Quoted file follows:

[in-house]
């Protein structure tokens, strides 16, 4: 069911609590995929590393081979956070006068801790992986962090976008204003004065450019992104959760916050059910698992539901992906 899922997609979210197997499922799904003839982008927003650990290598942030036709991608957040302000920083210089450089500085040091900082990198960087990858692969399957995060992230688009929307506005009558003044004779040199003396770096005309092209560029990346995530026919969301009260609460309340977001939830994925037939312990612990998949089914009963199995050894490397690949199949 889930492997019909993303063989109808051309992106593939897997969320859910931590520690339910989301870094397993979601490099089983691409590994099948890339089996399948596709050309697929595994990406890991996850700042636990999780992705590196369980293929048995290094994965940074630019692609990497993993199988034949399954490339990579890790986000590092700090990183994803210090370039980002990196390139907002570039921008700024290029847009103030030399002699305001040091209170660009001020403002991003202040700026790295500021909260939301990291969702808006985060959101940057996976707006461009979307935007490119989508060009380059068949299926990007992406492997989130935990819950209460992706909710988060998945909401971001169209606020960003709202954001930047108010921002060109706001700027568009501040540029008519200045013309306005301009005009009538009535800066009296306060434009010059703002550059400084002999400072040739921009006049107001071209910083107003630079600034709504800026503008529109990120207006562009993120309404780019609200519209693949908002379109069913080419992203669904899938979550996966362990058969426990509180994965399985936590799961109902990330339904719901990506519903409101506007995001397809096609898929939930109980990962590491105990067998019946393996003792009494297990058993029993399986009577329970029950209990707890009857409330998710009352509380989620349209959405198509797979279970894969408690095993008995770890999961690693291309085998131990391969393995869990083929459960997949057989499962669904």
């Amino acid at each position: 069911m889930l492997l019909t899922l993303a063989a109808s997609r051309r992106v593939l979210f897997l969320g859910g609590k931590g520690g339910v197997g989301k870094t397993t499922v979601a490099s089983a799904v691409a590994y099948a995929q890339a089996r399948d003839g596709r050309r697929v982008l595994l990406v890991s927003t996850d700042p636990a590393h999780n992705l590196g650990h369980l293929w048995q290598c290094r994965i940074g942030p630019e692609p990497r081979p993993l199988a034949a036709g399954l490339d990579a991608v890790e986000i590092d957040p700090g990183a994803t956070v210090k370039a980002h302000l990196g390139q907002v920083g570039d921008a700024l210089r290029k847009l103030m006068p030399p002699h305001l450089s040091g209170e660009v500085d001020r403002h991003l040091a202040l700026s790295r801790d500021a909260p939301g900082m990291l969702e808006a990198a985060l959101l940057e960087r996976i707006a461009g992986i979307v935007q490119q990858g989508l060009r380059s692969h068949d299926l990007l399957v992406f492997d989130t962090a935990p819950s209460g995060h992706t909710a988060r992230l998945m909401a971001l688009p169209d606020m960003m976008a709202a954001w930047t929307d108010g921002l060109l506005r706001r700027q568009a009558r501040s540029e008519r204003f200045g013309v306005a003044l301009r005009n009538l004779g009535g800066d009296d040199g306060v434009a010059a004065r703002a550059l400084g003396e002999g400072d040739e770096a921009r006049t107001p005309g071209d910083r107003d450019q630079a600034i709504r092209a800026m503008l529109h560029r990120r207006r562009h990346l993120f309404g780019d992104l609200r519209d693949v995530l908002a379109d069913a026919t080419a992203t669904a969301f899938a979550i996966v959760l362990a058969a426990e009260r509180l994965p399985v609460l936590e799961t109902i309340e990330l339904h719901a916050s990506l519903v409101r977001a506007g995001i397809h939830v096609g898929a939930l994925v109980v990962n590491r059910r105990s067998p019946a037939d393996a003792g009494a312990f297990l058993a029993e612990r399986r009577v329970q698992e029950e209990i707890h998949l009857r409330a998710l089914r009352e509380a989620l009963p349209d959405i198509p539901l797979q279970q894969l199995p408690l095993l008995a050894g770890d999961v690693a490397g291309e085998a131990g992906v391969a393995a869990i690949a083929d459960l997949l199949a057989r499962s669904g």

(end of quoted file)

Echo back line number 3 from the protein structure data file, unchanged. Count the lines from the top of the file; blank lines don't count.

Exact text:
């Amino acid at each position: 069911m889930l492997l019909t899922l993303a063989a109808s997609r051309r992106v593939l979210f897997l969320g859910g609590k931590g520690g339910v197997g989301k870094t397993t499922v979601a490099s089983a799904v691409a590994y099948a995929q890339a089996r399948d003839g596709r050309r697929v982008l595994l990406v890991s927003t996850d700042p636990a590393h999780n992705l590196g650990h369980l293929w048995q290598c290094r994965i940074g942030p630019e692609p990497r081979p993993l199988a034949a036709g399954l490339d990579a991608v890790e986000i590092d957040p700090g990183a994803t956070v210090k370039a980002h302000l990196g390139q907002v920083g570039d921008a700024l210089r290029k847009l103030m006068p030399p002699h305001l450089s040091g209170e660009v500085d001020r403002h991003l040091a202040l700026s790295r801790d500021a909260p939301g900082m990291l969702e808006a990198a985060l959101l940057e960087r996976i707006a461009g992986i979307v935007q490119q990858g989508l060009r380059s692969h068949d299926l990007l399957v992406f492997d989130t962090a935990p819950s209460g995060h992706t909710a988060r992230l998945m909401a971001l688009p169209d606020m960003m976008a709202a954001w930047t929307d108010g921002l060109l506005r706001r700027q568009a009558r501040s540029e008519r204003f200045g013309v306005a003044l301009r005009n009538l004779g009535g800066d009296d040199g306060v434009a010059a004065r703002a550059l400084g003396e002999g400072d040739e770096a921009r006049t107001p005309g071209d910083r107003d450019q630079a600034i709504r092209a800026m503008l529109h560029r990120r207006r562009h990346l993120f309404g780019d992104l609200r519209d693949v995530l908002a379109d069913a026919t080419a992203t669904a969301f899938a979550i996966v959760l362990a058969a426990e009260r509180l994965p399985v609460l936590e799961t109902i309340e990330l339904h719901a916050s990506l519903v409101r977001a506007g995001i397809h939830v096609g898929a939930l994925v109980v990962n590491r059910r105990s067998p019946a037939d393996a003792g009494a312990f297990l058993a029993e612990r399986r009577v329970q698992e029950e209990i707890h998949l009857r409330a998710l089914r009352e509380a989620l009963p349209d959405i198509p539901l797979q279970q894969l199995p408690l095993l008995a050894g770890d999961v690693a490397g291309e085998a131990g992906v391969a393995a869990i690949a083929d459960l997949l199949a057989r499962s669904g």